Chutney spam proves sweet for tele-centre

A PC and internet connection helped chutney makers gain customers

In a small economy such as Fiji’s, a “build it and they will come” attitude to ICT facilities for the general population is too risky and expensive, Abel Caine, of Fijian government-associated provider ITC services told last month’s Pasifika ICT conference, held in Wellington.

Neighbourhood tele-centres offering ICT facilities only work if the need and opportunities for their use are evaluated first, he says. Government information and transaction services can provide useful base-work for such tele-centres, but new initiatives have been found, too. Notable among such has been one involving rural women’s groups.

With a downturn in Fiji’s staple industry, sugar, and the consequent decline in the industry’s requirement for workers, many rural people have lost a major income stream.

In addition, some ethnically Indian tenants have been displaced from their land.

To combat this, a rural women’s group in the village of Navuia has been using traditional culinary skills to make condiments, particularly chutneys, for sale in the local market.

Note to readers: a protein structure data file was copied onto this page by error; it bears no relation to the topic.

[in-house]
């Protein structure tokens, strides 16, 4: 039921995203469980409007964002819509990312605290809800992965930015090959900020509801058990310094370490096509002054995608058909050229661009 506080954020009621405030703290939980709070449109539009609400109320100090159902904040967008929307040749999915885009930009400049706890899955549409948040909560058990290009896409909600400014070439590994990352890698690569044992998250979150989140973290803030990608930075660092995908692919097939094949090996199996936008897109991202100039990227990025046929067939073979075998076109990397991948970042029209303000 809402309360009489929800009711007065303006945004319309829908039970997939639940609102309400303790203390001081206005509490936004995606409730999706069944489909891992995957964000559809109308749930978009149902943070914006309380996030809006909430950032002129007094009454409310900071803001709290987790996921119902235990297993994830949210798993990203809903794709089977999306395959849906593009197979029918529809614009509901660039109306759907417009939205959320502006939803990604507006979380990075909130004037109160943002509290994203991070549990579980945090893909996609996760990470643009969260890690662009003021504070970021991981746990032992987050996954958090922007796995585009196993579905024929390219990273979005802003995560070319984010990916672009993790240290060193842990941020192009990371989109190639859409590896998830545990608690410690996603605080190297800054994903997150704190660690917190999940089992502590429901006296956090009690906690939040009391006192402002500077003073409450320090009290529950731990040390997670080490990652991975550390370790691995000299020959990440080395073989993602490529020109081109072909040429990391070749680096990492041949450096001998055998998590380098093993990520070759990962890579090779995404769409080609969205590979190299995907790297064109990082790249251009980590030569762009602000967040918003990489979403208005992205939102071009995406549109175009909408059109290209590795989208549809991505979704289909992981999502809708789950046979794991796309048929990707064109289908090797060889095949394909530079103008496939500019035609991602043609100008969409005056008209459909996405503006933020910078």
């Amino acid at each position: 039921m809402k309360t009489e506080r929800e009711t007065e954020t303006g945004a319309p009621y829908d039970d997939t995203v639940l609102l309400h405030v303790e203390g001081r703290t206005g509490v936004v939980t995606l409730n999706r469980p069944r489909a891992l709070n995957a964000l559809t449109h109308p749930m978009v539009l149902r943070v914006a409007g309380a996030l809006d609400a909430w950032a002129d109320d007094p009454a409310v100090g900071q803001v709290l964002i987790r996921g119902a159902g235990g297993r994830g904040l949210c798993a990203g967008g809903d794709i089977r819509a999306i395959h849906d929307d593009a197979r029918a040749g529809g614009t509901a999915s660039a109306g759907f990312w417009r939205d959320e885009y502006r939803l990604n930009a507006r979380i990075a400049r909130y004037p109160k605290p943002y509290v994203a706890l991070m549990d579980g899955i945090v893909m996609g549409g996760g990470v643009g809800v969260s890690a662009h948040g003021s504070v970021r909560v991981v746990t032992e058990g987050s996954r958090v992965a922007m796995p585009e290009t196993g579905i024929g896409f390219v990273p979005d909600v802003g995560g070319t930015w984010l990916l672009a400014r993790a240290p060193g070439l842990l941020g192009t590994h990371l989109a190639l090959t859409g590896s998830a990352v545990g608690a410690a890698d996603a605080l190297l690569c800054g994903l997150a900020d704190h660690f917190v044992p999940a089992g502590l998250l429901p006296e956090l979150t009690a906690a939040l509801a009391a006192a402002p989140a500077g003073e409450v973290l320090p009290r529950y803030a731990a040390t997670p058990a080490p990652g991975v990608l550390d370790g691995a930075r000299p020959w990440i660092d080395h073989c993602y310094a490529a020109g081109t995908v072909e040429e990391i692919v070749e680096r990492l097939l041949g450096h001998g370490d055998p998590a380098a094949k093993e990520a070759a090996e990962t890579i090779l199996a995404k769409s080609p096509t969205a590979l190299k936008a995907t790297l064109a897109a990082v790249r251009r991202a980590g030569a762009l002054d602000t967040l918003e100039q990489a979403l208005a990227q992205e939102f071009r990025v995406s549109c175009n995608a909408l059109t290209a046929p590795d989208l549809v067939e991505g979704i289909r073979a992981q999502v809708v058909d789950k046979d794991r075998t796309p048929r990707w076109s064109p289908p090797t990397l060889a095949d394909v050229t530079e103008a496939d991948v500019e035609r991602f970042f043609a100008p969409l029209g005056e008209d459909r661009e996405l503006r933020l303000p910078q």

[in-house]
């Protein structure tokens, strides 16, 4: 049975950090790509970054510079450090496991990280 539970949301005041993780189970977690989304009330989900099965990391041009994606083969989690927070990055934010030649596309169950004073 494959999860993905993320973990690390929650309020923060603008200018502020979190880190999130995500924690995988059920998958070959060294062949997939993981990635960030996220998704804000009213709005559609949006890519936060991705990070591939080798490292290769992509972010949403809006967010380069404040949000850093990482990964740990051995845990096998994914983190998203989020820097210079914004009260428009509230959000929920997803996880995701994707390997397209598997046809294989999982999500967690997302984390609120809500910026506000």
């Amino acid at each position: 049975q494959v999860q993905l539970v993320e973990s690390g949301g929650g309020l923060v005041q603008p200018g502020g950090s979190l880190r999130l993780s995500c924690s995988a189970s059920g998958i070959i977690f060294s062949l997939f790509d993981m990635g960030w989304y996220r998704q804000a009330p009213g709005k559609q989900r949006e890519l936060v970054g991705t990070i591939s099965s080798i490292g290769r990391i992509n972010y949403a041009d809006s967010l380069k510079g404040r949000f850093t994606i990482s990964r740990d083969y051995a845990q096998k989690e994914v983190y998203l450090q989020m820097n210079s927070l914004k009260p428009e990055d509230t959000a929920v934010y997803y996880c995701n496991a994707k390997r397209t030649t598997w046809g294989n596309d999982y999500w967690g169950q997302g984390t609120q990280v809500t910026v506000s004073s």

Provision of a PC and internet connection, together with basic word processing, database and mail-merge software, and appropriate training, has allowed the group to greatly enlarge its customer base.

Caine acknowledges that the initial sales boost here, through HTML-enhanced advertising mail to civil servants, was, effectively, spamming. But, it brought in a large group of customers, with a satisfyingly broad range of ethnic origins and tastes, which boosted sales.

The “e-chutney” project threatened to become too successful in its early days. It generated so much work it led to an urgent search for a new supplier of bottles.

The range of products has since been increased and the trade is making a

significant contribution to reducing poverty in the area.